October 16th 2017
October 16th 2017
October 6th 2017
Professor of Political Science Shannan Mattiace attended a research workshop on September 21 and 22 sponsored by the Kellogg Center for International Studies at the University of Notre Dame and the Latin American Research Review (LARR) on Societal Responses to Criminal Violence in Latin America with co-authors Guillermo Trejo and Sandra Ley.
Professor of Political Science Sharon Wesoky recently published a book, co-edited with Kingfai Tam of Hong Kong Polytechnic University, titled “Not Just a Laughing Matter: Interdisciplinary Approaches to Political Humor in China (Springer Humanities).” The book, a product of a multi-year collaboration, grant from the Chiang Ching-kuo Foundation, and international conference in Hong Kong, collects the work of 12 international scholars to examine the role of multiple genres of political humor in China from the late Imperial period to the present day. Wesoky also recently was invited to contribute a piece to the inaugural “Women and Gender in China” blog. Her article, “(Dis)continuities in Chinese feminisms: navigating local and global” can be found at https://www.wagic.org/
October 3rd 2017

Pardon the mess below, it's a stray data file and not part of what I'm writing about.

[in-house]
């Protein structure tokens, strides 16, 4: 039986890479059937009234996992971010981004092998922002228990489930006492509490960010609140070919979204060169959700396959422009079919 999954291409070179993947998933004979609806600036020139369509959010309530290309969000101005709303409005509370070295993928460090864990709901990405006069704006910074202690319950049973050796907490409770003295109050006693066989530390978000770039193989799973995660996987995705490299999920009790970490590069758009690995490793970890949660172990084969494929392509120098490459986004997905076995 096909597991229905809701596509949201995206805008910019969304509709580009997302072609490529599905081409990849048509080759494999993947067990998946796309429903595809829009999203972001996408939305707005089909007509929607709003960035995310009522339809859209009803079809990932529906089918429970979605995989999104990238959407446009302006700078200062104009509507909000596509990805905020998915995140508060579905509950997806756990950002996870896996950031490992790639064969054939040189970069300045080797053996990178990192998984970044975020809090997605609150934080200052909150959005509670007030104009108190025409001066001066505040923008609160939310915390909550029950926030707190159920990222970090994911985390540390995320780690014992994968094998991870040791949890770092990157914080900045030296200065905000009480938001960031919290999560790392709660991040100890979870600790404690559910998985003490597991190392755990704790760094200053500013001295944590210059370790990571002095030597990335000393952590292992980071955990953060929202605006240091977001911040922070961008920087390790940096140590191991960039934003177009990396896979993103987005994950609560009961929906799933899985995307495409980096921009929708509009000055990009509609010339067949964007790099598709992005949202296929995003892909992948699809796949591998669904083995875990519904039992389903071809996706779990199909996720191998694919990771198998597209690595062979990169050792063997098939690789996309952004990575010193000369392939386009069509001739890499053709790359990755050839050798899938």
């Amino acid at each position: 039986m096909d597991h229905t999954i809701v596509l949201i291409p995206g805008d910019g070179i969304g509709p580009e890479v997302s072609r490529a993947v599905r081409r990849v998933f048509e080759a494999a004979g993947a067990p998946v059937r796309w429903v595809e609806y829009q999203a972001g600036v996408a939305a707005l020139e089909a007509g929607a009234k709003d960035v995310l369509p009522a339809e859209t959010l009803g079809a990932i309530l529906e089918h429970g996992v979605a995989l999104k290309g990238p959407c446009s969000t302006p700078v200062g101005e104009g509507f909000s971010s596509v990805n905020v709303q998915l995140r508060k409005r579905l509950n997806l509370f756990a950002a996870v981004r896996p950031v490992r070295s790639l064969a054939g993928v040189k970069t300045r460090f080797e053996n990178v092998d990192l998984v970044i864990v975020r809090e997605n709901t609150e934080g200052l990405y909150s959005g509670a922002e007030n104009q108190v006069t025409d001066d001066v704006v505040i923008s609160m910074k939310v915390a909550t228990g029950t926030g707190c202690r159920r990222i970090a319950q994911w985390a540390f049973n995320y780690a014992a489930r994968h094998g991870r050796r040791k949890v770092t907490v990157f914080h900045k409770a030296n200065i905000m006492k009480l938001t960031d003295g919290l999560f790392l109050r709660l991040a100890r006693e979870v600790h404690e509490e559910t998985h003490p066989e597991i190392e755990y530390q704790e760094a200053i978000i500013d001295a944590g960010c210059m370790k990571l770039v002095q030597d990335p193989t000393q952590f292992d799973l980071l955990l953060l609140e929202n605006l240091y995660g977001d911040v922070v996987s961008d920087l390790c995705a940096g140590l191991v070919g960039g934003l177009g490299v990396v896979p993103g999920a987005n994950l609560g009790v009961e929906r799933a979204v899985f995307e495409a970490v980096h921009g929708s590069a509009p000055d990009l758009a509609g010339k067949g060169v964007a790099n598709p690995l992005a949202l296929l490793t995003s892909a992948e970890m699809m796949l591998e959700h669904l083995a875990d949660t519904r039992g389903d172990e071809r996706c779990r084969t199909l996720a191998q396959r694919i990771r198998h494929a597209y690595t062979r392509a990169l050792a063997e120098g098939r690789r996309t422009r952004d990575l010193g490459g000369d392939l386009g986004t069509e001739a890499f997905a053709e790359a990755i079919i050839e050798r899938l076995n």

September 28th 2017
Employers want to meet YOU at the WestPACS Job and Internship Fair, Wednesday, October 11, 10 am – 3 pm at the Monroeville Convention Center.
It’s the largest job fair in the region with 150 employers expected!
Pre-register today for FREE at www.westpacs.org.
Career Education provides transportation for $10. Sign-up by 4 pm on Friday, October 6, 2017, in The Gateway.
Employers interested in Liberal Arts students include:
Bobby Rahal Automotive Group
CF Real Estate Services
Chesterfield County Police Department
Combined Insurance Company of America
First National Bank
Montgomery County Police
Reliance First Capital
United States Marine Corps
September 28th 2017
September 27th 2017
The Global Citizens Scholars program was featured in the Fall 2017 issue of Engaged, published by the Allegheny Office of Civic Engagement. The program integrates study in civic engagement, global learning, and U.S. diversity with the aim of developing a globally mindful & committed citizenry sensitive to community & cultural contexts. (Below is a link to the full issue — the GCS article begins on page two.)